This organization is an offshoot of the Baptist Church, and originated in the dissensions of 1829-32, under the guidance of Alexander Campbell. Rev. Barton W. Stone, a Presbyterian clergyman, was the great bead of this reform movement in Kentucky, and the Presbyterian Church may properly be said to have contributed almost as much to the new organization as the Baptists. The dissensions of the general church were felt in Todd County as well, and in 1833 the Zion Christian Church was formed from the Lebanon Baptist Church. Until about 1842 the church was fostered here by itinerant preachers, but at this time Elder C. M. Day entered into the work, and may be called the chief of the early preachers of the denomination in this county. Mr. Day was born in Virginia and educated for the ministry at Richmond. He became interested in the reform, and without any special commission from the church began to labor in Todd County. His work was a labor of love, and done without pecuniary reward. He was a man of remarkable energy and industry, and supported himself and an invalid wife by teaching school at Trenton. His preaching was marked rather by forceful expression and logical deduction than by eloquence. He was not lacking in culture, however, and his earnest, powerful will seemed to control the minds and hearts of his hearers. His nature was such as resisted coercion with vigor, and yet could be led by persuasive reason most easily. In his church work Mr. Day was remarkably successful. He was eminent as an organizer, and aided by G. W. Ellery and John D. Ferguson, established churches at Trenton, Elkton, Daysville and Allensville. He became the settled pastor of the Trenton and Allensville Churches at once, and served them until his death, a period of about thirty-eight years, holding the undivided love of his parishioners to the end. After the. death of his first wife, he married a lady of some wealth, and in his declining years was saved the extra exertion which he had put forth in earlier years to preach a Gospel ” without money and without price.” He died in Todd County at the age of seventy-two years. J. B. Ferguson was for a short time a prominent Elder of the church; he was a native of Virginia, educated at William and Mary’s College, and came to Todd County at the age of twenty-two; he was a gifted speaker, his eloquence making him the idol of every community. But he lacked the more solid and substantial acquirements, and about 1855 drifted into spiritualism. Elder John T. Johnson, brother of R. M. Johnson, the Vice-President, and the hero of the battle of the Thames, was an eminent evangelist of the Reformed Church, and remarkably successful in Todd County. Mr. Johnson was well educated, and entered upon the practice of the law. He was a volunteer aid to Gen. Harrison, and at the battle near Fort Meigs, on May 5, 1813, had his horse shot under him. He represented Scott County, Ky., in the Legislature in 1814-18, and again in 1828. He was a member of Congress four years, 1821-25, and a Judge of the new Court of Appeals for nine months from December 20, 1826. He joined the Baptist Church in 1821, and in 1831 embraced the principles of the re-form movement, and began preaching. He visited Todd County about 1860, and carried on his work here with his usual success. His political training colored his style of speaking, which was of the heroic kind. He had a large fund of effective anecdotes, which, with his deep earnestness and great personal magnetism, wrought wonders upon his audiences. At his meetings here he baptized as high a number as forty or fifty at a place, and was the means of adding great numbers to the church. The number of baptisms performed by him is placed at 3,000. He went to Missouri and soon afterward died.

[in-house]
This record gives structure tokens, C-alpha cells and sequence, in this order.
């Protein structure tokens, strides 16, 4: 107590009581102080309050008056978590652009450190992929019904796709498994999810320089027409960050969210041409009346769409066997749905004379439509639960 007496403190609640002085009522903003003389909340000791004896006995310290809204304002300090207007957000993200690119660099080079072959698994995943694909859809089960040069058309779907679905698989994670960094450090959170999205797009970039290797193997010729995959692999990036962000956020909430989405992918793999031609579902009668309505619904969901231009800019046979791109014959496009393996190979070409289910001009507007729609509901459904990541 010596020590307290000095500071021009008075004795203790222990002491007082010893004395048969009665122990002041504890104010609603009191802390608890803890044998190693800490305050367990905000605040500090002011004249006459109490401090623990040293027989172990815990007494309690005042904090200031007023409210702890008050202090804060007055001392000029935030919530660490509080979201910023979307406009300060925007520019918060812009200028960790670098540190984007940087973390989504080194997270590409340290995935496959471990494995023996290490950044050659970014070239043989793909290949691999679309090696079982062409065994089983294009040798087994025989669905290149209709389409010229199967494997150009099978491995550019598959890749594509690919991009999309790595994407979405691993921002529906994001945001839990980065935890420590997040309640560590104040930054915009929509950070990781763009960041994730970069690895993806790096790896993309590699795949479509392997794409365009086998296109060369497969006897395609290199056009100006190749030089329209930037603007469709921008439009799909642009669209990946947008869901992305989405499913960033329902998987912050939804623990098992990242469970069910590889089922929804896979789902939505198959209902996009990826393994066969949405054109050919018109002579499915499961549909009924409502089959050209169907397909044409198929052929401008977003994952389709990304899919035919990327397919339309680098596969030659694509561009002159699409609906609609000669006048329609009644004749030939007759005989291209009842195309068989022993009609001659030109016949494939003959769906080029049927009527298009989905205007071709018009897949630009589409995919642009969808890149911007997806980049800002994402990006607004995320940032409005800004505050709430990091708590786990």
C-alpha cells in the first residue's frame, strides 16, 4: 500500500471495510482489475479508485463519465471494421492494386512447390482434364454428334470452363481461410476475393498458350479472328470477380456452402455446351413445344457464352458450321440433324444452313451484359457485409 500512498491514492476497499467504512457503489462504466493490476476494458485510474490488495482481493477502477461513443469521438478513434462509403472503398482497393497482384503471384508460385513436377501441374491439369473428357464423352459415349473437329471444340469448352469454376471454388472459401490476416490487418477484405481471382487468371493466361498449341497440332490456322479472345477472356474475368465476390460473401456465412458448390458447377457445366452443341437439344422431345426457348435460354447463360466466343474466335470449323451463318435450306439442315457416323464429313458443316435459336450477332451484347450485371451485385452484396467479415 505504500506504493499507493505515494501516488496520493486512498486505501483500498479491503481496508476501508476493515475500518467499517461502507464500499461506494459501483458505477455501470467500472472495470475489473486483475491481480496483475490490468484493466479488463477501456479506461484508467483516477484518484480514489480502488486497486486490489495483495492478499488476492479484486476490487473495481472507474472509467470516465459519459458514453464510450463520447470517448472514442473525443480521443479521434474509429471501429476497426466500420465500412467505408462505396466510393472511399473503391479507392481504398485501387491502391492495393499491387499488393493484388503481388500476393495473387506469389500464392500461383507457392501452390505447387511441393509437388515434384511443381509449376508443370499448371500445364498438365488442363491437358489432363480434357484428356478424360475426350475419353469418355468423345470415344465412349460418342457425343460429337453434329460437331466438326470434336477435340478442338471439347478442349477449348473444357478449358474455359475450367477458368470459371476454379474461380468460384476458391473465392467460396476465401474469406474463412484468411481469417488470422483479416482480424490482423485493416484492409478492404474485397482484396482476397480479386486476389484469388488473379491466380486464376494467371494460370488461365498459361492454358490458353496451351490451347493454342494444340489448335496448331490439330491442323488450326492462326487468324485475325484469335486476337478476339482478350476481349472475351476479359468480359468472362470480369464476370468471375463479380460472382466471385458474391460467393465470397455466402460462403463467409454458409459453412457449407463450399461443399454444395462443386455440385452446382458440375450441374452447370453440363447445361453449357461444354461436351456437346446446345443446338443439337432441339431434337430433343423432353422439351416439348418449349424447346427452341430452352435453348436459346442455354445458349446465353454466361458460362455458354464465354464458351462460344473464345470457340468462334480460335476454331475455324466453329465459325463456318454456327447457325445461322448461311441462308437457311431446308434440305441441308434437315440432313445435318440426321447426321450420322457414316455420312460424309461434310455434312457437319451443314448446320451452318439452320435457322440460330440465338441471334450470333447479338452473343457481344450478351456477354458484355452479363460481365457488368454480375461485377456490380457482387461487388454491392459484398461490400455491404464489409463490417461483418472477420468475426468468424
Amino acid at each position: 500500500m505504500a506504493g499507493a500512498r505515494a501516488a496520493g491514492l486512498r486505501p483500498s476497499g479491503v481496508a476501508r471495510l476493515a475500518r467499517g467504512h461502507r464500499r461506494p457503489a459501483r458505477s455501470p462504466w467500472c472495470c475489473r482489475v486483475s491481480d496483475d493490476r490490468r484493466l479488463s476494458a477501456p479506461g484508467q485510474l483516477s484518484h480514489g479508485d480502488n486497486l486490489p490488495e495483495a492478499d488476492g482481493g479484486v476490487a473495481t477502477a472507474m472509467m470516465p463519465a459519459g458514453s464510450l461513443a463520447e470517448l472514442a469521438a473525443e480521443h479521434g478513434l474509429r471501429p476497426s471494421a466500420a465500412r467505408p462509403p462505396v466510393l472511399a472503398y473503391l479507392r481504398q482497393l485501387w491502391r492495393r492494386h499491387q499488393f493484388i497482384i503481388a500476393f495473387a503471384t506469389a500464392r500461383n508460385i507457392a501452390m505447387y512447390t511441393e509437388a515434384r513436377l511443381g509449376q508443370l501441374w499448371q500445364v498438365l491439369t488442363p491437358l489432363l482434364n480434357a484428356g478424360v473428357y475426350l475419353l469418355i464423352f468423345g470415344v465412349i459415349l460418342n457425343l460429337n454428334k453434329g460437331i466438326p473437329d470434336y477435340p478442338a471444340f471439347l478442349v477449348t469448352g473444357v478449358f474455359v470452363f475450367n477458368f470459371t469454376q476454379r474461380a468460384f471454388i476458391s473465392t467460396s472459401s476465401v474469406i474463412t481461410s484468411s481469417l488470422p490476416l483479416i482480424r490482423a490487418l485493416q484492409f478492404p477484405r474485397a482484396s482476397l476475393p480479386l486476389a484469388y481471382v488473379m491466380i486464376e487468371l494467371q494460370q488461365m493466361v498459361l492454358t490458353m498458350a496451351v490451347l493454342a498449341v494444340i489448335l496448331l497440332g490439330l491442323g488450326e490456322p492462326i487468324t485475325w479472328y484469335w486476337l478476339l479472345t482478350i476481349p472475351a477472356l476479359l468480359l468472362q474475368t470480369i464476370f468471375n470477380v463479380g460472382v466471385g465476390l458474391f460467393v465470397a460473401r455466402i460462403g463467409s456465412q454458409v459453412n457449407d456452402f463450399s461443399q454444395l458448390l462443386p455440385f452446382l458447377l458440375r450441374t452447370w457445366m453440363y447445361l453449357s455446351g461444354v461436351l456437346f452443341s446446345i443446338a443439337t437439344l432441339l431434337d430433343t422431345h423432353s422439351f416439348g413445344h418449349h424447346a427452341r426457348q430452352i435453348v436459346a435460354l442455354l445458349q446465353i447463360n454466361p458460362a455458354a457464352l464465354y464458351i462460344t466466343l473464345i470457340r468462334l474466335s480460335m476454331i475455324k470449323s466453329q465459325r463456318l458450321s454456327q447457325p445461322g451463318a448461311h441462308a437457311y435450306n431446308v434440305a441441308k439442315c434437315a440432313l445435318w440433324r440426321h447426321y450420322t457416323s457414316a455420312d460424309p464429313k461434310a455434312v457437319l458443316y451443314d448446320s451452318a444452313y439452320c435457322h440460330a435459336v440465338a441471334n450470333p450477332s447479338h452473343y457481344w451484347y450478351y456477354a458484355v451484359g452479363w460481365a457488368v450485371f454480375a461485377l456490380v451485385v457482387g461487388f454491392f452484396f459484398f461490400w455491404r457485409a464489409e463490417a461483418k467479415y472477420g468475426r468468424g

Other ministers of some note in this church in Todd County were Dr. Orville Collin, J. J. Harvey and W. E. Mobley. The latter is still serving the church in this county. He began his ministry in 1851, with but little educational preparation, but his natural ability marked him as eminently fitted for the service. His circuit extends from Roaring Springs in Trigg County to Berea in Logan County, the intermediate appointment being at Elkton. Save an interval of two years, Mr. Mobley has served these churches for thirty years, a longer pastorate than any other Elder in this church in Kentucky. One Sunday in each month he preaches where his services seem to be required, having no regular appointment. J. W. Gant is another contemporary Elder of the church. He is agent of the Sunday-school and Christian Missionary Society. His duties are those of a home missionary agent, and as such he has been instrumental in establishing several churches in the county. The denomination has organizations at Daysville, at Mount Vernon in District No. 7, Kirkmansville, Cherry Hill, Hadensville, Trenton, and one about four miles north of Elkton. Save the last all have good places of worship: frame buildings, save at Trenton, which is a brick edifice.